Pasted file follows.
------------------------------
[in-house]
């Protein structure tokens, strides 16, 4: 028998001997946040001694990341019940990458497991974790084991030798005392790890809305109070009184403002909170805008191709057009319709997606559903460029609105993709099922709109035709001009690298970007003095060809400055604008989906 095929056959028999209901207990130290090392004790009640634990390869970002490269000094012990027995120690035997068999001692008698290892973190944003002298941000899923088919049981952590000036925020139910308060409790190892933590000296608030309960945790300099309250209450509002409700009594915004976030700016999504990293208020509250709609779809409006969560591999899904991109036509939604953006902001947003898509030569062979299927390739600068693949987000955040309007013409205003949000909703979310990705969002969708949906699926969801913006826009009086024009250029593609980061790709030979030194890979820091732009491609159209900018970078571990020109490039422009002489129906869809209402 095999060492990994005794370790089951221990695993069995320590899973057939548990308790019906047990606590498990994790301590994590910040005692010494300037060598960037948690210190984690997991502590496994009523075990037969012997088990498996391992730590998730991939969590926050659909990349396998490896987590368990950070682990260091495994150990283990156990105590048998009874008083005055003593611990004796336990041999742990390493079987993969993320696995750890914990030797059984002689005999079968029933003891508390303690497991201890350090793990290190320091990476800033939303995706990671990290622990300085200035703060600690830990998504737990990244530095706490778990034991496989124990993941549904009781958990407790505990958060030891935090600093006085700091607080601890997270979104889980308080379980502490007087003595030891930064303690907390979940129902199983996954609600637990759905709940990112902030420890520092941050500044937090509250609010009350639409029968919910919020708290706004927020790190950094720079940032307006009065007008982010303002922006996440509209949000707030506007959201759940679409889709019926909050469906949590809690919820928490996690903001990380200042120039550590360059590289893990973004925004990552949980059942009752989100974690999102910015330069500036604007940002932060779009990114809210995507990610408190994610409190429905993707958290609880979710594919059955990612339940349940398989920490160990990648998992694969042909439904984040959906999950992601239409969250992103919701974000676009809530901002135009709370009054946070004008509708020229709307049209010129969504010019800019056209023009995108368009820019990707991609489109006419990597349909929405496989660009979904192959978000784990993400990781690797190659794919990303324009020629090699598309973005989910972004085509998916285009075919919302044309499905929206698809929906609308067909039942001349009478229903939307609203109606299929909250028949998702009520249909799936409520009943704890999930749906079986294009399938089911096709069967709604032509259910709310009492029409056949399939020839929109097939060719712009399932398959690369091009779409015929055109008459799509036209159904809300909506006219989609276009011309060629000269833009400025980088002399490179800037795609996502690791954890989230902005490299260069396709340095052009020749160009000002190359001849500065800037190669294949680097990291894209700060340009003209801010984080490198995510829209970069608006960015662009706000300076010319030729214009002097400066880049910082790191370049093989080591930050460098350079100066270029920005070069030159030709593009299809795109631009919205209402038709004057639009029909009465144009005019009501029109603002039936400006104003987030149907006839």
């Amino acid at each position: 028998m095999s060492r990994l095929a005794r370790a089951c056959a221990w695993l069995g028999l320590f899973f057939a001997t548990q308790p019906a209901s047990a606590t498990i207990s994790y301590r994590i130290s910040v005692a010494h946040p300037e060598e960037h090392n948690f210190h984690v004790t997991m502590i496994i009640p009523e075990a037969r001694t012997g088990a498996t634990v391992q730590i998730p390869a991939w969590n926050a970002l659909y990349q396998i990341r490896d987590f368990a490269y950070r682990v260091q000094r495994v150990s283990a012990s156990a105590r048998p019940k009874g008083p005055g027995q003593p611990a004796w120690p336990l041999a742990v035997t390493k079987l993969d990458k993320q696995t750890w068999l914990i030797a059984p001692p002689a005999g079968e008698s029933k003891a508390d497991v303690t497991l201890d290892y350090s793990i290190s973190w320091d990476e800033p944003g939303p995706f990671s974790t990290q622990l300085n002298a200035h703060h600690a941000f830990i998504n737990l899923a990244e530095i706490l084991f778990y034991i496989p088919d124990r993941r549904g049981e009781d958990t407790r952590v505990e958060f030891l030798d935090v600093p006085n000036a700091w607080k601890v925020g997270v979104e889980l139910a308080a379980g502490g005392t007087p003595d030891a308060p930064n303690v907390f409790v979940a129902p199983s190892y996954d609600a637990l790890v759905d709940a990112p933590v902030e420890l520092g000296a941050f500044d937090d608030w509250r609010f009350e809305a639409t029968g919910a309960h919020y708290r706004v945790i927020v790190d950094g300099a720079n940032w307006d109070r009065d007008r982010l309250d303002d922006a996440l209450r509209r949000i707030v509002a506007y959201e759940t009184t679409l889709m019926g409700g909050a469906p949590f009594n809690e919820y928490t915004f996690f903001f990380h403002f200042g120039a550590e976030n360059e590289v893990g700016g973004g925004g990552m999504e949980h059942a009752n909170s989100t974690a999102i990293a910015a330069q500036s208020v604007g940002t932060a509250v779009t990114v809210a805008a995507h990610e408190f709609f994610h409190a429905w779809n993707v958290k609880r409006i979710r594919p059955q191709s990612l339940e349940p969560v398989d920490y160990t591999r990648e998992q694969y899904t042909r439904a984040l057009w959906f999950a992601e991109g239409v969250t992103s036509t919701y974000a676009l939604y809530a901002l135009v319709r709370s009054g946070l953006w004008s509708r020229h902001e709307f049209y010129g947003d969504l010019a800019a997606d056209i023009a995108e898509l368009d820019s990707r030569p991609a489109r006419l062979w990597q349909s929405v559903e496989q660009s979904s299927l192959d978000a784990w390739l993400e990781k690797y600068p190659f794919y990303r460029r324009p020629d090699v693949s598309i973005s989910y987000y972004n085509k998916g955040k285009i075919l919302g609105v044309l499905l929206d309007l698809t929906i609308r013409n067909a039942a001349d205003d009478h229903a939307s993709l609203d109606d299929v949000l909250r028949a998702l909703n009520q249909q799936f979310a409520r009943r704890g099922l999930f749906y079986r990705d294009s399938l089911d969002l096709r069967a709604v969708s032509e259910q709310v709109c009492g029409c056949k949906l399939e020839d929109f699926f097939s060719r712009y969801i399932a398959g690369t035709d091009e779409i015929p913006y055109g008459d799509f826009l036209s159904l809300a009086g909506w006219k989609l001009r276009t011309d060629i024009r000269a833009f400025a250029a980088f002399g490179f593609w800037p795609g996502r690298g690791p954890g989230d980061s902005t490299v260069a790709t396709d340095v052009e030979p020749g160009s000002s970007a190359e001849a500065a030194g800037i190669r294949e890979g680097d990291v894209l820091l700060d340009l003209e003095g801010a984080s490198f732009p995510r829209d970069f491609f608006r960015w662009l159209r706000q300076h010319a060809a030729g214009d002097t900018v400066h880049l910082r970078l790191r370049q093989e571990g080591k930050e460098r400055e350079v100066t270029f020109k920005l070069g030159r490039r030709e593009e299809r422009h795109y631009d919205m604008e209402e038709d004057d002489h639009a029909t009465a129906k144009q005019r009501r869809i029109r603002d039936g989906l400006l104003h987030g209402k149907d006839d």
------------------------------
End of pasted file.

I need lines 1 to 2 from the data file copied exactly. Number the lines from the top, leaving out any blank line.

[in-house]
């Protein structure tokens, strides 16, 4: 028998001997946040001694990341019940990458497991974790084991030798005392790890809305109070009184403002909170805008191709057009319709997606559903460029609105993709099922709109035709001009690298970007003095060809400055604008989906 095929056959028999209901207990130290090392004790009640634990390869970002490269000094012990027995120690035997068999001692008698290892973190944003002298941000899923088919049981952590000036925020139910308060409790190892933590000296608030309960945790300099309250209450509002409700009594915004976030700016999504990293208020509250709609779809409006969560591999899904991109036509939604953006902001947003898509030569062979299927390739600068693949987000955040309007013409205003949000909703979310990705969002969708949906699926969801913006826009009086024009250029593609980061790709030979030194890979820091732009491609159209900018970078571990020109490039422009002489129906869809209402 095999060492990994005794370790089951221990695993069995320590899973057939548990308790019906047990606590498990994790301590994590910040005692010494300037060598960037948690210190984690997991502590496994009523075990037969012997088990498996391992730590998730991939969590926050659909990349396998490896987590368990950070682990260091495994150990283990156990105590048998009874008083005055003593611990004796336990041999742990390493079987993969993320696995750890914990030797059984002689005999079968029933003891508390303690497991201890350090793990290190320091990476800033939303995706990671990290622990300085200035703060600690830990998504737990990244530095706490778990034991496989124990993941549904009781958990407790505990958060030891935090600093006085700091607080601890997270979104889980308080379980502490007087003595030891930064303690907390979940129902199983996954609600637990759905709940990112902030420890520092941050500044937090509250609010009350639409029968919910919020708290706004927020790190950094720079940032307006009065007008982010303002922006996440509209949000707030506007959201759940679409889709019926909050469906949590809690919820928490996690903001990380200042120039550590360059590289893990973004925004990552949980059942009752989100974690999102910015330069500036604007940002932060779009990114809210995507990610408190994610409190429905993707958290609880979710594919059955990612339940349940398989920490160990990648998992694969042909439904984040959906999950992601239409969250992103919701974000676009809530901002135009709370009054946070004008509708020229709307049209010129969504010019800019056209023009995108368009820019990707991609489109006419990597349909929405496989660009979904192959978000784990993400990781690797190659794919990303324009020629090699598309973005989910972004085509998916285009075919919302044309499905929206698809929906609308067909039942001349009478229903939307609203109606299929909250028949998702009520249909799936409520009943704890999930749906079986294009399938089911096709069967709604032509259910709310009492029409056949399939020839929109097939060719712009399932398959690369091009779409015929055109008459799509036209159904809300909506006219989609276009011309060629000269833009400025980088002399490179800037795609996502690791954890989230902005490299260069396709340095052009020749160009000002190359001849500065800037190669294949680097990291894209700060340009003209801010984080490198995510829209970069608006960015662009706000300076010319030729214009002097400066880049910082790191370049093989080591930050460098350079100066270029920005070069030159030709593009299809795109631009919205209402038709004057639009029909009465144009005019009501029109603002039936400006104003987030149907006839």